John Mayer, Battle Studies

GET READY FOR this one, lovestruck John Mayer fans of the female variety: He may have finally left the days of “Your Body Is a Wonderland” behind him.

With “Battle Studies,” Mayer’s fourth album, the artist known equally well for his way around a guitar and way with women (like Jennifer Love Hewitt, about whom he supposedly wrote “Your Body Is a Wonderland,” Jessica Simpson, Jennifer Aniston and so on) delivers a combination of acoustic and electric tracks that build on the fuzzy rock-and-blues foundation he’s been experimenting with for the past few years. Though the album doesn’t serve as a complete stylistic departure from what Mayer has done before, it’s enough of a difference to make fangirls notice — and to delight those who were wondering when Mayer would finally move past elevator music.

In that sense, then, “Battle Studies” seems like a natural follow-up to “Continuum,” Mayer’s critically loved 2006 album.

Though that release’s hopeful first single, “Waiting on the World to Change,” was stylistically simple, “Continuum” signified a shift for Mayer from straightforward acoustic to heavier rock, which was an outgrowth of his 2005 live album, “Try!,” recorded with his dirty blues band, the John Mayer Trio.

After all, there was a reason Mayer was featured on the cover of Rolling Stone along with the Red Hot Chili PeppersJohn Frusciante and the Allman Brothers Band’s Derek Trucks in February 2007 and was named by the publication as one of the “New Guitar Gods,” and the “Slowhand Jr.” nickname that the magazine gave him finally earns its weight on “Battle Studies.” Mayer ends up channeling Clapton in more ways than one, both in the album’s instrumentation (think “Layla“) and compelling songs about heartache (you can think about “Layla” for this one, too).

Mayer has said “Battle Studies” is like a “heartbreak handbook,” and that concept begins immediately with opener “Heartbreak Warfare.” Starting with an orchestral, very U2-like wall of sound, Mayer keeps things soothingly slow, a move that pairs unexpectedly — but successfully — with his frustrated lyrics. “If you want more love / Why don’t you say so?” he asks, as the instrumentation adds more echoing guitar lines and layered harmonies to surround him in an enveloping mask of mope.

John Mayer, Battle StudiesThe second track, “All We Ever Do Is Say Goodbye,” is more of a return to Mayer’s acoustic roots, however, as the song focuses more on his vocal delivery than on swelling instrumentation. Though the song gets a bit repetitive (Mayer repeats the line “All we ever do is say goodbye” for most of its second half) and seems to yank some harmonies from The Beatles, it works as a cut-and-dry ballad, with Mayer admitting “You say you wanna try again / But I’ve tried everything but giving in” and using his customary falsetto for the chorus. Just imagine the faces he’s going to make while performing this baby live.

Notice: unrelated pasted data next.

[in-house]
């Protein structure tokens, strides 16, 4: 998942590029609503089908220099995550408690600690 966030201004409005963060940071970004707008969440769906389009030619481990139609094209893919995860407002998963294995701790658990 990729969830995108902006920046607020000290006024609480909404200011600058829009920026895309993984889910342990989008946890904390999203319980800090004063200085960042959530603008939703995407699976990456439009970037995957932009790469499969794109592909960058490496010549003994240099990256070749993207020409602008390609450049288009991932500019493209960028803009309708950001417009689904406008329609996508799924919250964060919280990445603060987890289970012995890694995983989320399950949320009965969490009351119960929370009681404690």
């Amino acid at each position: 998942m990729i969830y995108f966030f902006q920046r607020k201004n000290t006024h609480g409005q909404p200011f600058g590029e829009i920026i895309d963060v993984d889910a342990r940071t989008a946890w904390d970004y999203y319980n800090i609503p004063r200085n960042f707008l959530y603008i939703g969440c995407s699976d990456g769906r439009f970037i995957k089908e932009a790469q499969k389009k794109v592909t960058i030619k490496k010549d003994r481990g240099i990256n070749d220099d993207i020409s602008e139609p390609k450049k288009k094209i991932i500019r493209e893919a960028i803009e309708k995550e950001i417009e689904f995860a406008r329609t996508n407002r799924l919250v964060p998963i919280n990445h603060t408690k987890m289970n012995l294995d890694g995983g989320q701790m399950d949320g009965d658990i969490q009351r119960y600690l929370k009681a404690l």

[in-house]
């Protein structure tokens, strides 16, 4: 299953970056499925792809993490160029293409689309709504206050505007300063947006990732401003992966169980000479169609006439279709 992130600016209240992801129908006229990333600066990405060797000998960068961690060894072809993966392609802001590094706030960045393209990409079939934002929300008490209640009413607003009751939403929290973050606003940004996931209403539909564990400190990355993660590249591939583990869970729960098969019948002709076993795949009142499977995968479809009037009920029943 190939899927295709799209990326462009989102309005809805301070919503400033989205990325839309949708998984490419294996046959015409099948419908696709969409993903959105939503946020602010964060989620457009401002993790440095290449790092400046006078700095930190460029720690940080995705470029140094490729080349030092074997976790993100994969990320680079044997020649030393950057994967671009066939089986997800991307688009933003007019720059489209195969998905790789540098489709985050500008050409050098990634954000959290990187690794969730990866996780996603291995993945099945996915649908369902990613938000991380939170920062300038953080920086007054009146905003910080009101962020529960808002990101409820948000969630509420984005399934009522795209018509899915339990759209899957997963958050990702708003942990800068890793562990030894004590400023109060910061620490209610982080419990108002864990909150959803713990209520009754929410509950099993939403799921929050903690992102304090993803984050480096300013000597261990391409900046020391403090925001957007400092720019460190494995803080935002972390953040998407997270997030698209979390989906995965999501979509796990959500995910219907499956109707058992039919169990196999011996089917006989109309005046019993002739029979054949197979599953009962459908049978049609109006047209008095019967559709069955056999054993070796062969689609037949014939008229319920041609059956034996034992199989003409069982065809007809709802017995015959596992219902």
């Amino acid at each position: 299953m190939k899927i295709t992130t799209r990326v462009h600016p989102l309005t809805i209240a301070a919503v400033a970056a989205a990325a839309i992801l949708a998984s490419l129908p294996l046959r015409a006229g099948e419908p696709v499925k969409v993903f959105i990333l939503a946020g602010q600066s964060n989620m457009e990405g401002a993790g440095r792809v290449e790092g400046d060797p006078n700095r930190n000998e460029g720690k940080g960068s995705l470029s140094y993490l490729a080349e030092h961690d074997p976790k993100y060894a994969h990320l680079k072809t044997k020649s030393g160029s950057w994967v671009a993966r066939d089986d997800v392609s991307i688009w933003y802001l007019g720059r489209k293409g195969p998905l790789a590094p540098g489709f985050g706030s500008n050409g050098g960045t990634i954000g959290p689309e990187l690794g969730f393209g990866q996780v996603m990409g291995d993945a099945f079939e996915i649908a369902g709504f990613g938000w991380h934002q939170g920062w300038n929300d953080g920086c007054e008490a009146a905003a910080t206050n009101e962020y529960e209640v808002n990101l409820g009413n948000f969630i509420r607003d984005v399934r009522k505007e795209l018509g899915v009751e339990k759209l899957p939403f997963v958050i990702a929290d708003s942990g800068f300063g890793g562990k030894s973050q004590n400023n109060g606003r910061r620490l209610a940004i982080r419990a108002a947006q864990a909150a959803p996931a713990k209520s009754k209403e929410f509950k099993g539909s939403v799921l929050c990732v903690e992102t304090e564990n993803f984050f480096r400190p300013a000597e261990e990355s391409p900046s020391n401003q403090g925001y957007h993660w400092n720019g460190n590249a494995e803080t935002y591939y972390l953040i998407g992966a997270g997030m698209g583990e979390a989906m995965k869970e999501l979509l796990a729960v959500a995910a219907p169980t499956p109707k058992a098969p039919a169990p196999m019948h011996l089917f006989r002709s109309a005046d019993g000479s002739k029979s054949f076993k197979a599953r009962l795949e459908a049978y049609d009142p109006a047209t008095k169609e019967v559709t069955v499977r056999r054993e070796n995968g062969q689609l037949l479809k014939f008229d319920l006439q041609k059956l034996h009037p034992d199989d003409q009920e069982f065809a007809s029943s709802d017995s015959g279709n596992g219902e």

The album continues with this electric-acoustic balancing act for Mayer’s other nine tracks, but he manages to keep things lively by incorporating other genres, like country (which he shows off on “Half of My Heart,” which has background vocals from Taylor Swift, the Country Music Association’s recently named Entertainer of the Year), folk-y guitar-plucking (on the simply arranged and marijuana-supporting “Who Says“) and distorted funk (which accentuates the comfortable sound of “Perfectly Lonely” and also supports “Crossroads,” Mayer’s cover of Robert Johnson’s classic “Cross Road Blues“). Touches like those keep “Battle Studies” from veering off into unbearable monotony.

And when Mayer truly pushes the experimentation to the limit, he produces the album’s best tracks — “Assassin,” “War of My Life” and “Edge of Desire.” On “Assassin,” Mayer may have created his most forceful work yet: The track starts off with bells, softy tapped drums and what sounds like Peruvian rainsticks; incorporates cooing “whoa-whoa-whoa” background vocals; and lyrically compares the secrecy and sneaking around of an assassin to that of a booty call. When the song switches gears about halfway through, goes all electric and spazzes out into a fuzzy, bluesy guitar solo, it becomes a perfect example of how Mayer has developed into the jack-of-all-trades Rolling Stone predicted a couple of years ago.

Similarly good are “War of My Life,” which couples more echo and reverb effects with contemplative, introspective lyrics about fractured relationships and confronting death (“I’ve got a hammer / And a heart of glass / I got to know right now / Which walls to smash”), and “Edge of Desire,” which seems to channel Walt Whitman’s legendary “O Pioneers!” poem with its lyrics about lustful yearnings and the inevitability of old age and death (“So young and full of running / All the way to the edge of desire / Steady my breathing / Silently screaming”). One of the album’s most genuine-sounding tracks, it’s not an outright, Sex Pistols-like exclamation of resistance, but it’s the angriest Mayer on record yet.

Though the album does have a few missteps (such as the self-indulgently fragile “Do You Know Me” and closer “Friends, Lovers or Nothing,” which meanders along for nearly six minutes), it’s Mayer’s most cohesive album yet.

And while he hasn’t succeeded in “closing up shop on acoustic sensitivity,” as he told MTV a few years ago that he would do, he’s certainly progressing past it. For the man who once tried to seduce Rob Dyrdek‘s mom on “Fantasy Factory,” that’s a big accomplishment.

» Stream “Battle Studies” here.

» Verizon Center, 601 F St NW; Sat., Feb. 20; 202-661-5000. (Gallery Place-Chinatown)

Written by Express contributor Roxana Hadadi
Photo by Frederick M. Brown/Getty Images